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A Sikh postman has won his employment case against Disney after he accused the company of keeping him segregated and separated from co-workers and visitors to the park.
The postman was prevented from alternating routes but was stuck to the same route that kept him away from the vast majority of visitors and staff. Lawyers for Gurdit Singh said he had been segregated from staff and customers at the Florida theme park because he violated a "look policy" despite having worked for the park since 2008.
Disney has since stated that Mr Singh is free to carry out his job in full sight of customers.
Mr Singh spoke of his relief at the decision saying: "My hope is that this policy change opens up the door for more Sikhs and other religious minorities to practise their faith freely here at Disney.
"My turban and beard serve as a constant reminder of my commitment to my faith... these articles remind everybody that we're all equal. That's not just a Sikh value; that's an American value."
Representatives from the American Civil Liberties Union (ACLU) and The Sikh Coalition, wrote to Disney expressing their concerns over Mr Singh's treatment prior to their decision to allow Mr Singh to work in view of customers.
The ACLU argued that Disney’s treatment of Mr Singh was a violation of his civil rights and was that his mistreatment was specifically due to his race.
Heather Weaver, a senior staff attorney at the ACLU said: “Where companies have these look policies or other uniform standards, it’s especially difficult for individuals of minority faiths to meet the requirements and so it disproportionately affects them.”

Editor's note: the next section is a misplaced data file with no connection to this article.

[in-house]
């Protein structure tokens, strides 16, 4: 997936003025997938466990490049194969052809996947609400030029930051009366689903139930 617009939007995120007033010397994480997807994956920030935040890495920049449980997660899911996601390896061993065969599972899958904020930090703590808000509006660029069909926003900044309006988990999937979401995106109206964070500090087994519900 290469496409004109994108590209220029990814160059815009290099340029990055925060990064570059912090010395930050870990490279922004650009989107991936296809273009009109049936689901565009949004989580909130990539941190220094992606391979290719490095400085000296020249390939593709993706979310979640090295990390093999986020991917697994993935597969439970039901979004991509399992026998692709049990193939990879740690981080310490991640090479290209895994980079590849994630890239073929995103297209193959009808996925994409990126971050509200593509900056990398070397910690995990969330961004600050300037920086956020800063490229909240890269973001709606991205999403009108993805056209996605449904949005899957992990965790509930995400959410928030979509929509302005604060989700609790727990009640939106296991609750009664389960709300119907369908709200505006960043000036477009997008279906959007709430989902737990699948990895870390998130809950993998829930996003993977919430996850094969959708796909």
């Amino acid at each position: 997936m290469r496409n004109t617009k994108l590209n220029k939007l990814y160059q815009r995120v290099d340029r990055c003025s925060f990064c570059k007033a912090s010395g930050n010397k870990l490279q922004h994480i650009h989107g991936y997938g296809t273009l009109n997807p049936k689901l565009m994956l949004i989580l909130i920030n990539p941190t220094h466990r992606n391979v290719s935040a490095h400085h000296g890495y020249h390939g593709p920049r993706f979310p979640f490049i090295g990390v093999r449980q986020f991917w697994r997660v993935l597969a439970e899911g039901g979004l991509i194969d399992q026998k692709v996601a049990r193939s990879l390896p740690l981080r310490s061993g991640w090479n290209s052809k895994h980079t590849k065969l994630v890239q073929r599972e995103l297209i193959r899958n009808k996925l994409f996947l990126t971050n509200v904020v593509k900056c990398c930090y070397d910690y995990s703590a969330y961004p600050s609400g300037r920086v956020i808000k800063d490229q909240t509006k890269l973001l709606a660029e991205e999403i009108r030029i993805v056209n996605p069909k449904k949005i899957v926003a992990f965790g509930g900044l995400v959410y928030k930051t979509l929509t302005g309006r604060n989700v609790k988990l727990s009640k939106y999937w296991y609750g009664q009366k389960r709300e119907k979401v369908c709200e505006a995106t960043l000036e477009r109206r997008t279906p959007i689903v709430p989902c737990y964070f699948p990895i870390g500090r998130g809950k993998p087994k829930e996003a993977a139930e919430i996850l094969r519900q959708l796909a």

Despite Disney responding promptly to the letter from the ACLU and stating that Mr Singh would be allowed to work in all areas, many have accused Disney of not hiring workers based on their appearance and ethnic background.
A recent amendment to the 1989 Employment Act in the UK has granted Sikhs the right to wear turbans in the vast majority of workplaces. Even in construction, Sikhs do not need to wear safety helmets unless it is required.If they can work in a safe environment without removing their turban they can, however, in extreme circumstances, such as working at height, they must adhere to full health and safety procedures.
Under the previous rules, the law had a loophole which meant that the vast majority working in construction sites had to wear safety helmets, however, this loophole has since been closed. The new UK amendment will still require specific workers, such as those in emergency response and armed service positions, to wear helmets. However, in the vast majority of workplaces, Sikhs are permitted to wear their turban.
If you have been asked to remove your turban or have been discriminated against in the workplace due to your religion or ethnicity, you will be able to take legal action. Regardless of your employer, if you have been dismissed or mistreated as a result of race or religion, you will be able to make a claim and obtain compensation. Contact us today using our online contact form.